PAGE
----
Microsoft Office 2010 is a version of Microsoft Office for Microsoft Windows that was released to manufacturing on April 15, 2010, and was later made available to retail on June 15, 2010. As the successor to Office 2007 and Office 2013. The Mac OS X equivalent, Microsoft Office 2011 for Mac, was released on October 26, 2010.
Office 2010 introduces user interface enhancements, including a Backstage view that consolidates document management tasks into a single location. The ribbon introduced in Office 2007 for Access, Excel, Outlook, PowerPoint, and Word is the primary user interface for all Office 2010 and is now customizable. Collaborative editing features that enable multiple users.
Microsoft Office 2010 Top 8 features:
here are the top 8 features that I think will make Office 2010 worth the upgrade.
Office 2007 made some headlines with its innovative ribbon menu system. Office 2010 takes it to another level with a more intuitive ribbon and, to my delight, a new home menu system. Instead of opening up a dropdown, the entire window changes colours and provides you with the save open, close, preview, and other options.
On top of this, the new home menu system provides detailed information on modifications, authors, file size, and permissions. There’s also a new print and print preview menu that definitely changes the layout most PC users. In short: the new menu is cleaner.
2. Deeper Multimedia Editing
Microsoft upped the multimedia editing options from its last iteration. Specifically, image editing gets a boost, and there’s now in-video editing within Microsoft PowerPoint. Screen captures and video cutting is now included. You can even remove backgrounds with the new Office.
In short: there’s just so much more that you can do. Though it won’t Photoshop, it makes creating and editing presentations a ton easier.
3. Real-time Collaboration and Communication
Not only is there communication in the upcoming web version, but the desktop version sports a real-time buddy list of sorts that shows what individuals are currently editing a document within 2010. You can see who’s online, who not, and who’s working on what. It’s a lot like Adobe’s Acrobat.com in that regard.
4. Microsoft Office 2010 Stronger Security Settings
The new Office revamps author settings, restricted editing, and adds a “protected mode,” which stops you from accidentally editing a file you download until you enable it. Some will like this feature; others won’t. Restricted editing helps you pick who can collaborate.
5. Microsoft Office Web Apps
You didn’t think we could end a list like this without the biggest news of all, did you? Please make no mistake: Microsoft’s out to thwart potential rivals like Google Docs with its own online version of the software. We don’t quite know about all of its features, but with its piggy-backing on the world’s most popular document editing software, it’s certainly going to become popular very quickly.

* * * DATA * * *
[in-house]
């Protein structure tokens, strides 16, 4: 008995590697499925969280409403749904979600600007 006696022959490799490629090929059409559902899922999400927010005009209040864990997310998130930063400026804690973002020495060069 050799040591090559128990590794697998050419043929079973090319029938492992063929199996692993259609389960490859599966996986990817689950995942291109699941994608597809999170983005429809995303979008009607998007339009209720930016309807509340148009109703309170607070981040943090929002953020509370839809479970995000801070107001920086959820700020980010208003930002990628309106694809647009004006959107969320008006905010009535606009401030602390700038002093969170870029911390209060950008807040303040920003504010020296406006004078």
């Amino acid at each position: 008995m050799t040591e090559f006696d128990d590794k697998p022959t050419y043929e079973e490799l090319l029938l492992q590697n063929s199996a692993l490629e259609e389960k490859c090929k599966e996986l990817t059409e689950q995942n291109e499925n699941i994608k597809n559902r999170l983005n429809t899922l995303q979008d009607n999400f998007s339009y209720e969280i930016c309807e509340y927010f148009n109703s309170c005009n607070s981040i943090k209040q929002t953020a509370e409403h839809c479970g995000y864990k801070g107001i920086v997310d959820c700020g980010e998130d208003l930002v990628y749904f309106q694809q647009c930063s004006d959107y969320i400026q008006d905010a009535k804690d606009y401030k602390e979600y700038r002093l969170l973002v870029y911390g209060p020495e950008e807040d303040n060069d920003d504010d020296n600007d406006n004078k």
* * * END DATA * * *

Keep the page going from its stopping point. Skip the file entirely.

So is the new Microsoft Office 2010 just a small improvement, or does it really crank out the features? The answer is a mixed bag – the focus is clearly on Office Web Apps this round, but they didn’t skimp on new features in the desktop version either.
6. Outlook improvements
Outlook is the Microsoft Office program I use most often. It’s the first application I fire up when I sit down at the computer in the morning. And it’s the last application I close when I shut down for the night. And I’m checking my mail and calendar and looking up contacts every 15 minutes (or more often) throughout the day. This makes changes to the Outlook interface essential to me.
I want it to work better, but I don’t want to relearn everything, and I don’t want to lose functionality. The Ignore button added to Outlook is just what those of us who belong to lots of email discussion lists have been waiting for. It allows you to get rid of conversation threads that you don’t want. Not only will it delete all messages in your Inbox that belong to the thread, but it will automatically delete any messages about that thread that comes in later.
7. Open in Protected View
When you open an existing document for the first time in Word 2010, you may be surprised to find that nothing happens if you try to start editing it. If you look more closely, you’ll see that the Ribbon is hidden. What’s up with that? The document has opened in Protected View.
8. Microsoft Office 2010 OneNote improvements
OneNote has been a bit of a forgotten stepchild in previous editions of Office, perhaps because it only came with the “lowest” and “highest” editions of Office 2007 — Home and Student edition and Ultimate edition. Most Office users have the Standard, Small Business, or Professional edition. Microsoft obviously wants to get more exposure for OneNote. According to early reports, Office 2010 features will follow the same pattern as Windows 7; that is, each successively more expensive edition will contain all the applications of those editions “below” it and more. That means OneNote will be available in all editions of Office 2010. The most obvious change to OneNote, as with Outlook, is that now it sports the Ribbon interface.
Office 2010 still has to go through a public beta (expected later this year) before seeing it in its final version, but what we see in the technical preview looks promising. Whether you’re using Office 2007 or you’re still using Office 2003, Office 2010 will offer enough new and improved features and functionality to make it worth considering the upgrade.